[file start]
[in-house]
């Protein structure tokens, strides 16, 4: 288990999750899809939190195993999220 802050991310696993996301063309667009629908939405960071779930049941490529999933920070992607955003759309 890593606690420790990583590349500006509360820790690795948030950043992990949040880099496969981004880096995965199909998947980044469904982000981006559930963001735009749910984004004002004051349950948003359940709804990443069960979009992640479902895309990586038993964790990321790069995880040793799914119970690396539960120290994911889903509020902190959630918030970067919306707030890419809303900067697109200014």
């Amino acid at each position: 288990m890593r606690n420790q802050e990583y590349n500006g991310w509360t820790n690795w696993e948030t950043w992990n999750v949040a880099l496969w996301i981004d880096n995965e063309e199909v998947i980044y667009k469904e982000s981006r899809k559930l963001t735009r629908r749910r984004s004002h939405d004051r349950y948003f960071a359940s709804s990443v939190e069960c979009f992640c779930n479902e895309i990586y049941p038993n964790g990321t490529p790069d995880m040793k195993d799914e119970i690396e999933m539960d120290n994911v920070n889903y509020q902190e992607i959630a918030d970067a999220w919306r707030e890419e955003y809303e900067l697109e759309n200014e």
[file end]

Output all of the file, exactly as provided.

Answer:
[in-house]
């Protein structure tokens, strides 16, 4: 288990999750899809939190195993999220 802050991310696993996301063309667009629908939405960071779930049941490529999933920070992607955003759309 890593606690420790990583590349500006509360820790690795948030950043992990949040880099496969981004880096995965199909998947980044469904982000981006559930963001735009749910984004004002004051349950948003359940709804990443069960979009992640479902895309990586038993964790990321790069995880040793799914119970690396539960120290994911889903509020902190959630918030970067919306707030890419809303900067697109200014």
């Amino acid at each position: 288990m890593r606690n420790q802050e990583y590349n500006g991310w509360t820790n690795w696993e948030t950043w992990n999750v949040a880099l496969w996301i981004d880096n995965e063309e199909v998947i980044y667009k469904e982000s981006r899809k559930l963001t735009r629908r749910r984004s004002h939405d004051r349950y948003f960071a359940s709804s990443v939190e069960c979009f992640c779930n479902e895309i990586y049941p038993n964790g990321t490529p790069d995880m040793k195993d799914e119970i690396e999933m539960d120290n994911v920070n889903y509020q902190e992607i959630a918030d970067a999220w919306r707030e890419e955003y809303e900067l697109e759309n200014e």